Mechanical Aspects of Soft Contact Lenses
James T. Jenkins
My colleagues and I at Cornell University are interested in the physical principles that govern how a soft lens stays positioned on the eye, how it is moved from this centered position by the action of the blink, and how it returns to a centered position following a blink (e.g., Jenkins and Shimbo, 1984; Knoll and Conway, 1987). We are also concerned with the orientational positioning of the lens; this involves the match between the back surface of the lens and the corneal topography.
One of the things we are interested in predicting is the thickness of the tear film behind the contact lens. This tear film is important both to the mechanical behavior of the lens and to the health of the eye.
The lid provides the overwhelming force in the problem of lens positioning (Miller, 1967). Roughly every 5 seconds it comes crashing down on this delicate structure. Surprisingly, it does not have too great an influence on it, largely because the tear film behind a soft contact lens is so thin.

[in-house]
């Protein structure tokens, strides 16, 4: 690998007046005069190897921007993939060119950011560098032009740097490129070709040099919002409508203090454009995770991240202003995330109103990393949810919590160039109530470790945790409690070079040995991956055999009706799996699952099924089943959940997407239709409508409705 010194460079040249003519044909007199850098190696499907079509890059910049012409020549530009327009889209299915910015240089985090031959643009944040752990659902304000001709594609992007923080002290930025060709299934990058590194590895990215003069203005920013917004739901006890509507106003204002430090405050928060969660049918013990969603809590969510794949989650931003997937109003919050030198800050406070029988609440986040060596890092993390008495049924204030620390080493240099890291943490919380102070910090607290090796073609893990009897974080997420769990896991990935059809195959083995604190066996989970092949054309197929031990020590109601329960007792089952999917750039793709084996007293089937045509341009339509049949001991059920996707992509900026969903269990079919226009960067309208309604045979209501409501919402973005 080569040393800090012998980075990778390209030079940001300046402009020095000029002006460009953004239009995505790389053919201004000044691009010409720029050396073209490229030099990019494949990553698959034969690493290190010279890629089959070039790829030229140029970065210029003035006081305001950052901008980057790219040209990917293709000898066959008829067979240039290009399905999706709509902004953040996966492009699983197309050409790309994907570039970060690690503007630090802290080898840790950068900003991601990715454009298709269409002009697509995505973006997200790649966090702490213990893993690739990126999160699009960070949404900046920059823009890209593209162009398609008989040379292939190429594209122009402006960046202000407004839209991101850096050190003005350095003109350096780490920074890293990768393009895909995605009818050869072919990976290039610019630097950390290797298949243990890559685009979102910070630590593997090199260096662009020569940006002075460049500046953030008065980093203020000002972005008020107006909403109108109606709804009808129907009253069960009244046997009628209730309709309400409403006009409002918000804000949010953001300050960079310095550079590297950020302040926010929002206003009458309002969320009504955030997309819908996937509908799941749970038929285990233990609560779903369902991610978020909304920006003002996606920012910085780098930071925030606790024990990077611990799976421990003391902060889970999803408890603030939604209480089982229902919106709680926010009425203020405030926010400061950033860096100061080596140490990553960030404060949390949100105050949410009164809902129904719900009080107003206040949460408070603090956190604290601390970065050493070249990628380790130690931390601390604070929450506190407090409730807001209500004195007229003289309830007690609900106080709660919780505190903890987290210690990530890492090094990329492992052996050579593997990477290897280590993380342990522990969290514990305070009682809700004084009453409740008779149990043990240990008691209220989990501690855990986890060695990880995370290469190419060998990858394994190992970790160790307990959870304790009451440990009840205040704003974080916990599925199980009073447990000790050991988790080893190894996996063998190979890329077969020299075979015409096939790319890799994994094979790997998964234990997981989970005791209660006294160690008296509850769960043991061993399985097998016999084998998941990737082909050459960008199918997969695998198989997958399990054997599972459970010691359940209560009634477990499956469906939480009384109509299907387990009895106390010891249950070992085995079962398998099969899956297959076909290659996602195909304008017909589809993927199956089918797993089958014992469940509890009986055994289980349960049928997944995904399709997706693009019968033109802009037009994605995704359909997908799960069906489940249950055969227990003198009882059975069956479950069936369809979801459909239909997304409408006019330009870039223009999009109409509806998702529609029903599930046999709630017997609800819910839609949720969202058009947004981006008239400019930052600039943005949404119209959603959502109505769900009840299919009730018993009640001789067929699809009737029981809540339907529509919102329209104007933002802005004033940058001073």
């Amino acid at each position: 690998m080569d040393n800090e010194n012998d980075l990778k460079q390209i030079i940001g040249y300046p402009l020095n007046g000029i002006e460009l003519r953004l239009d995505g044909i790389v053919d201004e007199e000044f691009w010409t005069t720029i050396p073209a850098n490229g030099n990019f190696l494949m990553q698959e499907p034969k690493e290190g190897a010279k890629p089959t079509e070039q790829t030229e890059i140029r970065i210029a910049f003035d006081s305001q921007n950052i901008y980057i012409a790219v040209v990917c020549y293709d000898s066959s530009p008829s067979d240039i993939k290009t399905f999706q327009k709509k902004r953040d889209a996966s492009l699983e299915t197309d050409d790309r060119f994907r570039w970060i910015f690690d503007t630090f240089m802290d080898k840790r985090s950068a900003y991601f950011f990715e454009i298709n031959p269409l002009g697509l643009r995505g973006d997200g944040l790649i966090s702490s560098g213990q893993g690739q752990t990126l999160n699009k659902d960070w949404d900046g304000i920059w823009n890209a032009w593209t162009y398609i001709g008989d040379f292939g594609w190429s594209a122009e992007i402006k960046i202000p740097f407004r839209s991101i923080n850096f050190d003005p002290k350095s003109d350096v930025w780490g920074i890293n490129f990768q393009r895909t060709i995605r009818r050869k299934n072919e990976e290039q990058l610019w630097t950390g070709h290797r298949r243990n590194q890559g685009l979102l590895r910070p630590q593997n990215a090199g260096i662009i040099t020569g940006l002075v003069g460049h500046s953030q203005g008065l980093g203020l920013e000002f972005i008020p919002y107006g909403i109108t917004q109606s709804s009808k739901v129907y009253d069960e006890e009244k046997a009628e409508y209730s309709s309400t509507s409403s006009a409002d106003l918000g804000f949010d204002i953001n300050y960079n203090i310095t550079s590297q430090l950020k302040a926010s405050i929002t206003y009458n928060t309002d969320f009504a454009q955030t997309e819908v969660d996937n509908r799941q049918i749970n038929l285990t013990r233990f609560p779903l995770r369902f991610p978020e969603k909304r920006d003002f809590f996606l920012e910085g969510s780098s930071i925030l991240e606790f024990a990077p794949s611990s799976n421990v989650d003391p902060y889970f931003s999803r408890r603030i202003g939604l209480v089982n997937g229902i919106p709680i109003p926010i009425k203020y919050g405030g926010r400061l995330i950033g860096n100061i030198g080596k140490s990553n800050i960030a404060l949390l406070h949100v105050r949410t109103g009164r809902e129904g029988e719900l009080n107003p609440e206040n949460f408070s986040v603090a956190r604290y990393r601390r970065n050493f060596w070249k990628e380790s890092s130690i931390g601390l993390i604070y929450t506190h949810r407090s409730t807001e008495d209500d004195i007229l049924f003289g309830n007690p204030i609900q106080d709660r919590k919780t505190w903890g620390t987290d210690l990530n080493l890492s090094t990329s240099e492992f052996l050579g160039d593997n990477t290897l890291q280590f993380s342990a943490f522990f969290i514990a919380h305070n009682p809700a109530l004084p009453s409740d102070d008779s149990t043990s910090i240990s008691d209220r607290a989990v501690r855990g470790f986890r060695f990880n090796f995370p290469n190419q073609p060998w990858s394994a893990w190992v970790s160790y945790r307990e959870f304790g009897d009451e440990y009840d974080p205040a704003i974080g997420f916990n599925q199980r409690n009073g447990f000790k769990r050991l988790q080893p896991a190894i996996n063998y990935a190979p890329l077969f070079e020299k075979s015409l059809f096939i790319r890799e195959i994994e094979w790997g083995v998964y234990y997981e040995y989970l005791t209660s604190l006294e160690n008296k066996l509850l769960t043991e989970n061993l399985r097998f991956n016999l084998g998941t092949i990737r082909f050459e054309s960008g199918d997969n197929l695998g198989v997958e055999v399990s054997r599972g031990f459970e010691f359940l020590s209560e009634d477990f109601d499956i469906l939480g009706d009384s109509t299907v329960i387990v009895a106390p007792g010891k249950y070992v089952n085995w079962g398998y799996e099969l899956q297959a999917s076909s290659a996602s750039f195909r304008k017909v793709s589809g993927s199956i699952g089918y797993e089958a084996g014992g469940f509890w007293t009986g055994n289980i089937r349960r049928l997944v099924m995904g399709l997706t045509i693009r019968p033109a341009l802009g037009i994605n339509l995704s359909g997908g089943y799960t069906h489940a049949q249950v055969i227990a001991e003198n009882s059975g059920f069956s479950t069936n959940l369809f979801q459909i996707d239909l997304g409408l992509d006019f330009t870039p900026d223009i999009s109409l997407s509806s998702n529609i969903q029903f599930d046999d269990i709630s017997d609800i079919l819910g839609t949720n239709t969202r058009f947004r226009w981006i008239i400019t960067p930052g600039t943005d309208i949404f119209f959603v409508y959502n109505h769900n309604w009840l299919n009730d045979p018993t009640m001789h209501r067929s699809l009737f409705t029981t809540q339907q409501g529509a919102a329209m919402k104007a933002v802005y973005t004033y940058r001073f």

In any case, following a blink the lens is deformed and displaced slightly; it then recovers its original position in the period between blinks. The way it recovers this centered position is essentially by balancing the forces associated with the elastic deformation against the viscous resistance of the fluid in the tear film behind it. It is this process that we would like to understand better.
The parameters that characterize the mechanics of the lens include the profile of the lens thickness. So we suppose that we know how the thickness varies from the center to the edge, and, when we are dealing with a toric lens, we suppose that we know how the thickness varies as we move around
any circle at a fixed radius. The mechanical property of the lens material that we employ is its resistance to stretching. In engineering terminology this is Young's modulus of the material.
The name of the interaction is elastohydrodynamics. This is a term that indicates there is a deformable body (the lens) that is interacting with a viscous fluid (the tear film beneath it).